I’m down to 60 months left in the 62/62 Life is Short Bucket List Challenge. That first 3% of the duration went quick!
The intention was never to focus on doing one per month, particularly as many are challenges that will take some time, and some are done concurrently. I have been making progress though (although this post is actually 8 days into Month 3, so a few things in the update have actually been done this past week).
I kicked off with Challenge 3 – virtual cocktails for Mum, which resulted in a nice three figure sum donated to various charities, and more importantly some really nice media coverage on my Mum’s birthday. I’m going to repeat this challenge each year on 8th April, encouraging people to donate the cost of the cocktail to the many other charity projects I am working on.
Also in April and May were the first discussions and meeting with Cruse Bereavement Care to look at email marketing for Mother’s & Father’s Day. The draft plan is to develop a white paper (fancy word in the business-to-business sector for an advisory document) on how best to do email marketing in the lead up to those days in 2017 to ensure that people grieving don’t get an email with the subject line of ‘Forgotten Mum, there’s still time to get a gift’. I’ve been saving all the best & worst examples (no naming and shaming though). There were some surprises though – some online retailers already allow you to ‘untick’ the box for Mother’s and Father’s Day marketing (Notonthehighstreet.com is one), but even so, you may not want to untick it if you have to buy for others (buying for your partner’s mum for instance), so the subject line is still important.
Rather excitingly, I’ve also booked my Everest Base Camp trek for Challenge 4, and have revised Challenge 47 a bit. Instead of ‘building’ a school myself, I’m focusing on raising the money for a rebuilt classroom. I thought more about it, and while I’m not afraid of DIY, robust building is what the people of Nepal need and many organisations are teaching the Nepalese special building techniques. Hammering some nails might make me feel like ‘I’ve helped’, but actually that’s not where the real help is needed – they need money to re-build and they need tourism revenue to re-invest into building work. Recently I attended a fundraising event run by Exodus called ‘Himalaya: One Year On’, which was amazing, and during the event, I learned more about the Nepal Youth Foundation. I’m about to sponsor a student scholarship via Wilderness School, but I wanted to set a fundraising target for my actual trek, so now I’ve got a fundraising page with a specific target for Challenge 4 & Challenge 47, to raise in the region of £4000 for Nepal Youth Foundation so that they can use this to build a school with the right design to help minimise the loss of life in an earthquake, and to provide a place where children can go to gain an education.
There’s been a few other small steps towards other challenges. I’ve attended three National Geographic Traveller magazine #TravelGeeks Rush Hour events on travel writing (broadly covers many of my challenges), South America (challenges x, x) and yesterday I went to the Arctic and Antarctica event which included a penguinologist (yes it’s a real word, so don’t red under-squiggle it WordPress). So I’m a bit more clued up on what to choose for challenge 58 (no penguins up north though) and definitely for challenge 59 (not sure if the penguinologist approves of ‘Happy Feet’ movies). Speaking of penguins, and my ‘David Attenborough’ inspired challenges on the list, this penguin ‘interview’ to commemorate his 90th is great.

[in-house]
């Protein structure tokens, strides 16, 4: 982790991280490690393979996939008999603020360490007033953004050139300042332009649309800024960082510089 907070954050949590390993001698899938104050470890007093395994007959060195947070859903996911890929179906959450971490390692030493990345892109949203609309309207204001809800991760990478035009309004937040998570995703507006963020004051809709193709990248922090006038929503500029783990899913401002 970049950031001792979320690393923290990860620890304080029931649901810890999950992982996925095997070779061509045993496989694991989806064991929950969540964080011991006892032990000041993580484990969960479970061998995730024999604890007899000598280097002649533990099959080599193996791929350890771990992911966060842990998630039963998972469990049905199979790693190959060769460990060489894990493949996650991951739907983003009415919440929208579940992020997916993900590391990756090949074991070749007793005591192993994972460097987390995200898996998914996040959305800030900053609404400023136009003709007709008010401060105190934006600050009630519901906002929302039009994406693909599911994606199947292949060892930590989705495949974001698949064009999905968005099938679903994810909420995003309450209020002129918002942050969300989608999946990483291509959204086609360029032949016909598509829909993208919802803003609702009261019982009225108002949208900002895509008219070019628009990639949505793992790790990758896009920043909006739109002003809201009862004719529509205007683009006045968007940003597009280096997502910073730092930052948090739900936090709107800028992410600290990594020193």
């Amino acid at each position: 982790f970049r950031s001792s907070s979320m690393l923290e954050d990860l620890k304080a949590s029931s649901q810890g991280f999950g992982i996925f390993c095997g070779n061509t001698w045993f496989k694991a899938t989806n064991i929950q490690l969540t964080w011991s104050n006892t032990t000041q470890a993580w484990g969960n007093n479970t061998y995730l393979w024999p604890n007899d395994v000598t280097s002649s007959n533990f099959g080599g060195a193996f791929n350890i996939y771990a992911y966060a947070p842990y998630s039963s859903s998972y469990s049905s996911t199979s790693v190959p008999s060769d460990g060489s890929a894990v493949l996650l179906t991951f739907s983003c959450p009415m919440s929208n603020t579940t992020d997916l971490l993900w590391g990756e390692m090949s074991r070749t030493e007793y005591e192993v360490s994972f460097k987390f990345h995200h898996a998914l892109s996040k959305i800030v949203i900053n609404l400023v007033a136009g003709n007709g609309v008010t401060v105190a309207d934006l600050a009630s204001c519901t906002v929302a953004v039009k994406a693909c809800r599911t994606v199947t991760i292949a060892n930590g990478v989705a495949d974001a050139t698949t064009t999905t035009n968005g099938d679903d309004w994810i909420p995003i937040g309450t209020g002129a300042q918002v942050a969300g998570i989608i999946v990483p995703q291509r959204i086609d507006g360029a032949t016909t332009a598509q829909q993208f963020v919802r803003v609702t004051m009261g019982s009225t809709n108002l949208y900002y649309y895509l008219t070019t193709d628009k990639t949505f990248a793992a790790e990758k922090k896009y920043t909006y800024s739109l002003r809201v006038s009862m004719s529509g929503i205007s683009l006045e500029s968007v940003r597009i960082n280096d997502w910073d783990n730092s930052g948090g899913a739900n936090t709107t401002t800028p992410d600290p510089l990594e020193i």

Another small step in the right direction has been to establish contact with my local Girl Guides group for Challenge 48, and also I’ve set aside one Saturday a month to volunteer in London at a homeless meal centre to help gain a better understanding of the homeless situation for challenge 46. One small change in my life was swapping one of my weekly magazines (that I was flicking through in seconds) with buying a copy of the Big Issue each week. I’d always just figured that I wouldn’t find it interesting for £2.50, but when I considered that I spent that on the other title each week, I decided to try it out. I was surprised at what a diverse read it was,and is now my new bath-time read (although a tip – it doesn’t fare well if you accidentally drop it). I now speak to my local seller each week, who I’ve only ever walked past without a glance before, and now find myself saying ‘hello’ to other sellers and being able to actually decline to buy a copy by telling them I actually have one and what my favourite article was. I’ve even recognised one seller from him being featured in the weekly profile, and it’s really interesting to read the story of how they have become a Big Issue seller.
Challenge 45 has commenced with an element of reality – I opened a Help to Buy ISA. Property prices still make this a formidable challenge, but I’ve started the ball rolling, which is a first step to saving.
There are a few more other bits and bobs, but overall there is progress. I have a big planner with 62 squares on the wall with each month between April 2016 and May 2021, and little post-it notes for each of the 62 challenges. As one gets ‘locked in’ to a date (e.g. Challenge 4), the post-it comes off and the Sharpie comes out to commit to it. I’ve also been using my project and programme management experience to look at what things need to happen first before I can achieve a challenge – things like the writing challenges earlier on will potentially allow me to work more remotely and therefore not have the constraints of only a certain amount of annual leave per year. Therefore there may be more of the travel challenges later in the 62 months.
Still ,it’s positive to be still keeping up the momentum and having not so much of a ‘bucket list’ on a wall, but more a defined set of SMART goals that need to be worked on constantly.